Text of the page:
With rolling hills, well-ranked schools, good healthcare facilities, and many cultural activities, Dickson County is a great place to live. However, accidents can happen even in the best places to live. After a serious injury, you may be anxious about how you will pay your bills now and into the future. Whether you were hurt in a car wreck, truck wrecks motorcycle wreck, or due to medical malpractice, a trustworthy Dickson County personal injury lawyer can look into all available sources of compensation and advocate on your behalf. We serve those injured in Dickson or Charlotte.
Negligence is found where there is (1) a duty, (2) breach of that duty, (3) actual or proximate cause, and (4) damages. These basic elements must be present for any plaintiff to prevail, regardless of whether the setting of the accident is a street or a hospital table. In many motor vehicle accidents in Tennessee, more than one person is at fault. Sometimes what happened to cause an accident is unclear and the defendant’s insurers will try to pin the blame on you, stating you were comparatively negligent and partially responsible for the accident.
Comparative negligence varies from state to state. In a pure comparative negligence state, an accident victim can be awarded damages even if he or she is partially at fault for an accident. Many states use a modified comparative negligence doctrine. The court will award damages based on the fault of each party, assigning each party a percentage of liability. The damages awarded are based on the assigned percentages. However, in Tennessee, if a plaintiff is 50% or more at fault, he or she will not be able to recover. His or her percentage of responsibility must be 49% or less in order to recover anything.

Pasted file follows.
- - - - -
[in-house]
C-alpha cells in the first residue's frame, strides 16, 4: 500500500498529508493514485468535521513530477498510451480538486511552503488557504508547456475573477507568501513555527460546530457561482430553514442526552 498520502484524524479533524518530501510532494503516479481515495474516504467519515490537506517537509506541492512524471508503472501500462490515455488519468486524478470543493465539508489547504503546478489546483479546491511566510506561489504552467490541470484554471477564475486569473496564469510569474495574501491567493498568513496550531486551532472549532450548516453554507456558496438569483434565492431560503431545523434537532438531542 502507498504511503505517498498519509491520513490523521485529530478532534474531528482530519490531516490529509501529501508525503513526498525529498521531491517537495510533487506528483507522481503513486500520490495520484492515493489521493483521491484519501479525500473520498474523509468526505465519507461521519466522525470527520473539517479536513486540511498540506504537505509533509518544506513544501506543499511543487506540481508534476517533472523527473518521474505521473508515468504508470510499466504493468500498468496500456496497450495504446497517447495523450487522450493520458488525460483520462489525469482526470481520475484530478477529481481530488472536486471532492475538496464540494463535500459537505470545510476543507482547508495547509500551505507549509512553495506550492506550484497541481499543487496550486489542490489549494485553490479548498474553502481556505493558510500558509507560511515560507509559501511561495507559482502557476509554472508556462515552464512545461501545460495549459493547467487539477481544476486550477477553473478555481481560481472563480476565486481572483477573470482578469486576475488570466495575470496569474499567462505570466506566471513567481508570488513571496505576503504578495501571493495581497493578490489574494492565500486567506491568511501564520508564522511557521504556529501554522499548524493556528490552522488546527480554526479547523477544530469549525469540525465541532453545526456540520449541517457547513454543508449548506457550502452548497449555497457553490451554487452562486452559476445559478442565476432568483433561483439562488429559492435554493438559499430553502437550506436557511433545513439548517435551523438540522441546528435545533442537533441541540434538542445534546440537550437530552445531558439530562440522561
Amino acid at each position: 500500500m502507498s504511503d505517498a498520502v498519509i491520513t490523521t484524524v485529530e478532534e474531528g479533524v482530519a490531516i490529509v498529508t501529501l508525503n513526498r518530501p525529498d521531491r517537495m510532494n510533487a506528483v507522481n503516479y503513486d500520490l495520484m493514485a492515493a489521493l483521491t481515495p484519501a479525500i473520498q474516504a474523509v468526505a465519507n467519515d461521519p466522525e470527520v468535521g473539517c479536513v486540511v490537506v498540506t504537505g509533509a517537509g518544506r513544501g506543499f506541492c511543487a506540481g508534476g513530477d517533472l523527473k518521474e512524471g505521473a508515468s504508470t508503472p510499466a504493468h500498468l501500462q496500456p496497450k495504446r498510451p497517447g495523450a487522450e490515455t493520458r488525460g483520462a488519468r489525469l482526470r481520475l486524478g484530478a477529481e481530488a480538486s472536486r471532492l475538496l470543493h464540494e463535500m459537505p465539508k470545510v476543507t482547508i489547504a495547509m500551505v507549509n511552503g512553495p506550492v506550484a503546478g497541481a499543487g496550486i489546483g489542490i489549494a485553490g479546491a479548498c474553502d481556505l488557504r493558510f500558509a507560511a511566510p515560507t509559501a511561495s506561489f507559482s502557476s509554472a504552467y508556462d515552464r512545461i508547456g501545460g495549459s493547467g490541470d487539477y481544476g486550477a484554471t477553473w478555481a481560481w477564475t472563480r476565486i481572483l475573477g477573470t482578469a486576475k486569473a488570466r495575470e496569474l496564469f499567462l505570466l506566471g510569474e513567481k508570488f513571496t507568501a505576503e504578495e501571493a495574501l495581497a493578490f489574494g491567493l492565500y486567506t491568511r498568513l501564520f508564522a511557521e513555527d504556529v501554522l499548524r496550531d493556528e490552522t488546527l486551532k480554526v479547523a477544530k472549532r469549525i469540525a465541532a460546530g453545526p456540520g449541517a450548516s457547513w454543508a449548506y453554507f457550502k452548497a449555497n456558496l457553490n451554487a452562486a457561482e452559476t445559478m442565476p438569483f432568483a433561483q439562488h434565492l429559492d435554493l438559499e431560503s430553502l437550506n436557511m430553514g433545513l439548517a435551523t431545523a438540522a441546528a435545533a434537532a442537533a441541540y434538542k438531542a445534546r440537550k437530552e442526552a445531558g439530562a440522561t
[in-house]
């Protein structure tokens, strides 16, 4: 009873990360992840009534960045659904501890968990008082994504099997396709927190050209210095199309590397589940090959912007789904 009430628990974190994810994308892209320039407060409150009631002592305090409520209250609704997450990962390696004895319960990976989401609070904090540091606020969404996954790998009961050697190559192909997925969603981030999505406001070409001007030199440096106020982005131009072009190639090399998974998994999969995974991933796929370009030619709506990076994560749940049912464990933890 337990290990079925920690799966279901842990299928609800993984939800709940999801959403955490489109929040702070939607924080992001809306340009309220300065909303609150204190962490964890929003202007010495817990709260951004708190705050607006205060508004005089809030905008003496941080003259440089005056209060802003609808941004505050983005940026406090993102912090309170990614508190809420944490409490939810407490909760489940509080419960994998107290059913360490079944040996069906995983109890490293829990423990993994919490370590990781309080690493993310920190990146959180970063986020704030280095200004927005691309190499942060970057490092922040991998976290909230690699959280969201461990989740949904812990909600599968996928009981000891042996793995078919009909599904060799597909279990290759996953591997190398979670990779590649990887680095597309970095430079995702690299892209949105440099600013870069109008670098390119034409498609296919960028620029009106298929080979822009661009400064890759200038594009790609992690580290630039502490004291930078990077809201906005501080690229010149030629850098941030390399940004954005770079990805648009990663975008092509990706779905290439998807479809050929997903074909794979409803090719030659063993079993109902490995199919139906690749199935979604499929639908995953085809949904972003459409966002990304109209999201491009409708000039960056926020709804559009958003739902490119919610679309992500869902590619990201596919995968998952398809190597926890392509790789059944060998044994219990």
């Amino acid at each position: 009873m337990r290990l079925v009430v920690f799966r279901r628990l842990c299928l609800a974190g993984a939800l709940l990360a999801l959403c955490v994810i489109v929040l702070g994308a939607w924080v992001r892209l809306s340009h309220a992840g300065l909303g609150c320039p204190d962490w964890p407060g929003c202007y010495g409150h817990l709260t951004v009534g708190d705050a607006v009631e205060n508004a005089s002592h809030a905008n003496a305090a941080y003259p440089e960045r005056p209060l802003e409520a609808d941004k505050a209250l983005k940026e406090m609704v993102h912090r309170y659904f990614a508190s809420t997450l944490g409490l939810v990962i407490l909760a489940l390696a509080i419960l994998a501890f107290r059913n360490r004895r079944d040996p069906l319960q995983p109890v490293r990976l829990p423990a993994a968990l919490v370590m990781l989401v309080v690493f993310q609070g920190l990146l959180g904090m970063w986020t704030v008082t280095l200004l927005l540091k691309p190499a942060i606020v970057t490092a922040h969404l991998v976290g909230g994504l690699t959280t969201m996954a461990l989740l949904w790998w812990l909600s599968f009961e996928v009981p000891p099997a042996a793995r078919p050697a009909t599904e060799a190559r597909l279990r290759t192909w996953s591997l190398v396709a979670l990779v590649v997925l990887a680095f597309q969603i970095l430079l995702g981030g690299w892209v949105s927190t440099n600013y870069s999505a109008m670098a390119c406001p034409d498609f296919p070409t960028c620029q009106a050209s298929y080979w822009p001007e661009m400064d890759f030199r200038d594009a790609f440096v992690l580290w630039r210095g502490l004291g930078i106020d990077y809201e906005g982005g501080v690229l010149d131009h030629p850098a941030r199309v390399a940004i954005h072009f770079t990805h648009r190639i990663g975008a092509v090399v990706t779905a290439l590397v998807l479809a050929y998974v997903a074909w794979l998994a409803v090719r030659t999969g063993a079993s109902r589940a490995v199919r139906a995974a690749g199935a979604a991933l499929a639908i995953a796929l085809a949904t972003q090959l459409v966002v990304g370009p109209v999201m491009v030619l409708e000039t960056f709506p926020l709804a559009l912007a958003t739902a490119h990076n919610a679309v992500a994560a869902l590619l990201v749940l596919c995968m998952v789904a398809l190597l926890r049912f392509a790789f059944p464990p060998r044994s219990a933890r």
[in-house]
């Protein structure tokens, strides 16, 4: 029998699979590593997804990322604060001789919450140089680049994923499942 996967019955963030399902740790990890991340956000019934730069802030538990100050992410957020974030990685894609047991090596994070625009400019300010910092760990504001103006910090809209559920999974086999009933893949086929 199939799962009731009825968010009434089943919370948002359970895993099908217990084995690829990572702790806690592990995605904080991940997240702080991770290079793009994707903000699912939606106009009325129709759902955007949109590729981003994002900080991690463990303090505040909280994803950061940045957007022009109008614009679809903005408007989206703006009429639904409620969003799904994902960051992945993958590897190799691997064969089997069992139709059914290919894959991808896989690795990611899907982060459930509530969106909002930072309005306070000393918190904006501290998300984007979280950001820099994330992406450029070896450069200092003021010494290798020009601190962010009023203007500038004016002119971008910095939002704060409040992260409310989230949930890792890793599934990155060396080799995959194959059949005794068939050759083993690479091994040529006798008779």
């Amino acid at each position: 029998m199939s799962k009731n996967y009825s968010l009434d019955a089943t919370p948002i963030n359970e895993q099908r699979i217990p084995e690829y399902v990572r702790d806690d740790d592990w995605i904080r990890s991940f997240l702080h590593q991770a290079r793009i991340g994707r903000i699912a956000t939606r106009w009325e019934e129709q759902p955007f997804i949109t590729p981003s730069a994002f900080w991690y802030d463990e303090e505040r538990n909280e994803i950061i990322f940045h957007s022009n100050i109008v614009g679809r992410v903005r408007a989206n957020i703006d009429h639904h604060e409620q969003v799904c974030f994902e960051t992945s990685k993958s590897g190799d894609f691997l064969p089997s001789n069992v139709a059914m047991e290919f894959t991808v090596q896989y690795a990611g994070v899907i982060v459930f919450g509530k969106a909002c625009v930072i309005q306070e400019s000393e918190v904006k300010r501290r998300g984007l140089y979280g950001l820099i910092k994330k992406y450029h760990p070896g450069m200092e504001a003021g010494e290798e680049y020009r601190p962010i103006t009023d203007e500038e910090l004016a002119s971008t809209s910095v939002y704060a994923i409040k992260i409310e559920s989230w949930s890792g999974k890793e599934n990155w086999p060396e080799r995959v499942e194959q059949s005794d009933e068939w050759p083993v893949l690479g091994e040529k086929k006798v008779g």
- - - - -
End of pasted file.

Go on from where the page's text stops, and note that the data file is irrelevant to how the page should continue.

This rule can become more complex in cases involving multiple parties. For example, you could be driving on a neighborhood street and get T-boned by a car at a four-way stop. Suppose it was ambiguous whose turn it was to go and also suppose the car that ran the stop sign was pushed forward into your car by a driver who rear-ended him because of road work that was not properly marked or cordoned off by the city. In that case, there may be four parties potentially at fault for your injuries: you, the driver that T-boned you, the car that rear-ended the car that T-boned you, and the city.
The jury would hear evidence on the case, determine an award, and allocate responsibility for the accident. Perhaps your total damages, including medical bills, lost wages, property damage, loss of enjoyment, pain and suffering and more, total $500,000. If the jury found you 15% responsible, you could recover $425,000. However, if you were found 50% responsible for misinterpreting whose turn it was to cross the 4-way intersection, you could not recover anything.
If you are hurt in any kind of accident, aggressive and experienced Dickson County accident lawyer Matt Hardin can help you seek the compensation to which you are entitled. Contact Matt Hardin by calling (615) 200-1111 or sending a message through our online form. We represent plaintiffs in connection with car wrecks, truck wrecks, motorcycle wrecks, personal injury, wrongful death, and medical malpractice throughout Dickson County, including Dickson and Charlotte.